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Glipizide ball-and-stick.png
Clinical data
Trade namesGlucotrol, others
  • AU: C
  • US: C (Risk not ruled out)
Routes of
By mouth
Drug classSulfonylurea
ATC code
Legal status
Legal status
Pharmacokinetic data
Bioavailability100% (regular formulation)
90% (extended release)
Protein binding98 to 99%
MetabolismLiver hydroxylation
Elimination half-life2 to 5 hours
ExcretionKidney and fecal
CAS Number
PubChem CID
CompTox Dashboard (EPA)
ECHA InfoCard100.044.919 Edit this at Wikidata
Chemical and physical data
Molar mass445.536 g/mol g·mol−1
3D model (JSmol)
Melting point208 to 209 °C (406 to 408 °F)
 ☒N☑Y (what is this?)  (verify)

Glipizide, sold under the trade name Glucotrol among others, is an anti-diabetic medication of the sulfonylurea class used to treat type 2 diabetes.[1] It is used together with a diabetic diet.[1] It is not indicated for use by itself in type 1 diabetes.[1] It is taken by mouth.[1] Effects generally begin within half an hour and can last for up to a day.[1]

Common side effects include nausea, diarrhea, low blood sugar, and headache.[1] Other side effects include sleepiness, skin rash, and shakiness.[2] The dose may need to be adjusted in those with liver or kidney disease.[1] Use during pregnancy or breastfeeding is not recommended.[2] It works by stimulating the pancreas to release insulin and increases tissue sensitivity to insulin.[1]

Glipizide was approved for medical use in the United States in 1984.[1] It is available as a generic medication.[1] In the United States the wholesale cost per dose is less than 0.05 USD as of 2018.[3] In the United Kingdom it costs the NHS less than 0.05 pounds per dose as of 2018.[2] In 2016 it was the 44th most prescribed medication in the United States with more than 17 million prescriptions.[4]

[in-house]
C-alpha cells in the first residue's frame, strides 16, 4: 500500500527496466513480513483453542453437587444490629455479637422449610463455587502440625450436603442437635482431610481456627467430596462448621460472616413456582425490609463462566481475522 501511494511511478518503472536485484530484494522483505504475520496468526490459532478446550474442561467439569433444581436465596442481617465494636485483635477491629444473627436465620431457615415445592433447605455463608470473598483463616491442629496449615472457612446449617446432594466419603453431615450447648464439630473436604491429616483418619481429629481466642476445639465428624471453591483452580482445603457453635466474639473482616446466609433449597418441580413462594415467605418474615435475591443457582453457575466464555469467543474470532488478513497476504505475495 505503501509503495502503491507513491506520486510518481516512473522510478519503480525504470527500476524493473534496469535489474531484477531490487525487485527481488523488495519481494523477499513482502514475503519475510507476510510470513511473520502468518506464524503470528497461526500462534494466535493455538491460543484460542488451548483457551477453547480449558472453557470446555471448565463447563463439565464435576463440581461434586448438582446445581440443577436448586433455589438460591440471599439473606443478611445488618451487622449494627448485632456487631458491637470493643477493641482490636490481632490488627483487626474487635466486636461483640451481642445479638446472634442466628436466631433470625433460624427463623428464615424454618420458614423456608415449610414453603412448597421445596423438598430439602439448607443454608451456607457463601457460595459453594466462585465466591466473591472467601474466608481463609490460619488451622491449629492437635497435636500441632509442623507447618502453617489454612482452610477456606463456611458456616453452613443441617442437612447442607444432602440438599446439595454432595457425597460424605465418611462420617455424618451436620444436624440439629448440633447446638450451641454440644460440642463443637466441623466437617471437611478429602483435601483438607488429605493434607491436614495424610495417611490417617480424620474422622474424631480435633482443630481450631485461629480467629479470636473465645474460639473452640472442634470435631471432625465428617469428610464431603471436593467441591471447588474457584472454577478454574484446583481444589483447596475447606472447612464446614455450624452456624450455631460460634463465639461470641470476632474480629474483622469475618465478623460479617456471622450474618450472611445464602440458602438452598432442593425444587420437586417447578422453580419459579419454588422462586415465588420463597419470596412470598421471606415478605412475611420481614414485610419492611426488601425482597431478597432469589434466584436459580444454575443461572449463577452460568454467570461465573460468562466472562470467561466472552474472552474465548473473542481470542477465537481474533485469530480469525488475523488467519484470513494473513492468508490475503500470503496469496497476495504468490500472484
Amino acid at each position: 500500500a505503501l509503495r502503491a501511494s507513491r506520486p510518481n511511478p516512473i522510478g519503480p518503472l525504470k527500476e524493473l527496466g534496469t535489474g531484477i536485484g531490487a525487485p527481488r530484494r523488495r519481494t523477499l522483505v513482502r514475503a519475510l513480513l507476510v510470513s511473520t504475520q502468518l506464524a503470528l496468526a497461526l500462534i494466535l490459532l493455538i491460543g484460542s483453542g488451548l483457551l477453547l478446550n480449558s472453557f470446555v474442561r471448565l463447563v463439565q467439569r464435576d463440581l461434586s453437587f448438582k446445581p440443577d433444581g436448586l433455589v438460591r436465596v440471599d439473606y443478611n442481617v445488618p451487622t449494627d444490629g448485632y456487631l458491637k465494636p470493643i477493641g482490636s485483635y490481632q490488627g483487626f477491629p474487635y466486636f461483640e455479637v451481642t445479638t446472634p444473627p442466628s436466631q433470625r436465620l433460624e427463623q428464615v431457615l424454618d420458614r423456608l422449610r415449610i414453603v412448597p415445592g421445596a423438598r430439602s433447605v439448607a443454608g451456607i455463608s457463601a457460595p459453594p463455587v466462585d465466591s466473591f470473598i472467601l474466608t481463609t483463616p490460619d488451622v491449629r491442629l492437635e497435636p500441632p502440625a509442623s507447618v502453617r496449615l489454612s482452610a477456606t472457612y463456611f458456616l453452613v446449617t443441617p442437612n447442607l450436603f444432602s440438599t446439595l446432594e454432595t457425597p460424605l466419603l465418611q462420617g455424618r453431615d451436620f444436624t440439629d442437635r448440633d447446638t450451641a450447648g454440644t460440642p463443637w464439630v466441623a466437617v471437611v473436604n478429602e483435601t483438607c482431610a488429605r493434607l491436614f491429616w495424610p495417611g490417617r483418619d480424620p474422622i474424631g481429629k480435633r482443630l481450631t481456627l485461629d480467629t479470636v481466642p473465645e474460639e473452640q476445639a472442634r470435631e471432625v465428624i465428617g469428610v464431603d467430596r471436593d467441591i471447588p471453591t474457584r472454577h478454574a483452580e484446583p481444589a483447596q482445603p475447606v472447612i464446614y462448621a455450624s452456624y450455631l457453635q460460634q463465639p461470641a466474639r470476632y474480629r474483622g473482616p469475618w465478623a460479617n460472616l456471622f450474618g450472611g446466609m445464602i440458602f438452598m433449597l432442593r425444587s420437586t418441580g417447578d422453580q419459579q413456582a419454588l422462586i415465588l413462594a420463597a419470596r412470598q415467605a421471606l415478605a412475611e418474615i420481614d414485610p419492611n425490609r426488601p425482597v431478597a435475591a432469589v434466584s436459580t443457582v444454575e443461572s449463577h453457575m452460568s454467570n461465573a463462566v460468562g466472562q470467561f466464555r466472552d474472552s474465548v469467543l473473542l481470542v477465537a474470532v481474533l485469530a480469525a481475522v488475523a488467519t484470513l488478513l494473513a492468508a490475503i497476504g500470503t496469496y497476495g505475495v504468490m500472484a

Mechanism of action

Glipizide sensitizes the beta cells of pancreatic islets of Langerhans insulin response, meaning that more insulin is released in response to glucose than would be without glipizide ingestion.[5] Glipizide acts by partially blocking potassium channels among beta cells of pancreatic islets of Langerhans. By blocking potassium channels, the cell depolarizes, which results in the opening of voltage-gated calcium channels. The resulting calcium influx encourages insulin release from beta cells.[6]


It was patented in 1969 and approved for medical use in 1971.[7] Glipizide was approved for medical use in the United States in 1984.[1]

See also


  1. ^ a b c d e f g h i j k "Glipizide Monograph for Professionals". AHFS. Retrieved 24 December 2018.
  2. ^ a b c British national formulary : BNF 76 (76 ed.). Pharmaceutical Press. 2018. p. 693. ISBN 9780857113382.
  3. ^ "NADAC as of 2018-12-19". Centers for Medicare and Medicaid Services. Retrieved 22 December 2018.
  4. ^ "The Top 300 of 2019". Retrieved 22 December 2018.
  5. ^ [email protected] (the official database of FDA-approved drugs) []
  6. ^ LH Bösenberg & DG van Zyl (2008) The mechanism of action of oral antidiabetic drugs: A review of recent literature, Journal of Endocrinology, Metabolism and Diabetes of South Africa, 13:3, 80-88, DOI: 10.1080/22201009.2008.1087217
  7. ^ Fischer, Jnos; Ganellin, C. Robin (2006). Analogue-based Drug Discovery. John Wiley & Sons. p. 449. ISBN 9783527607495.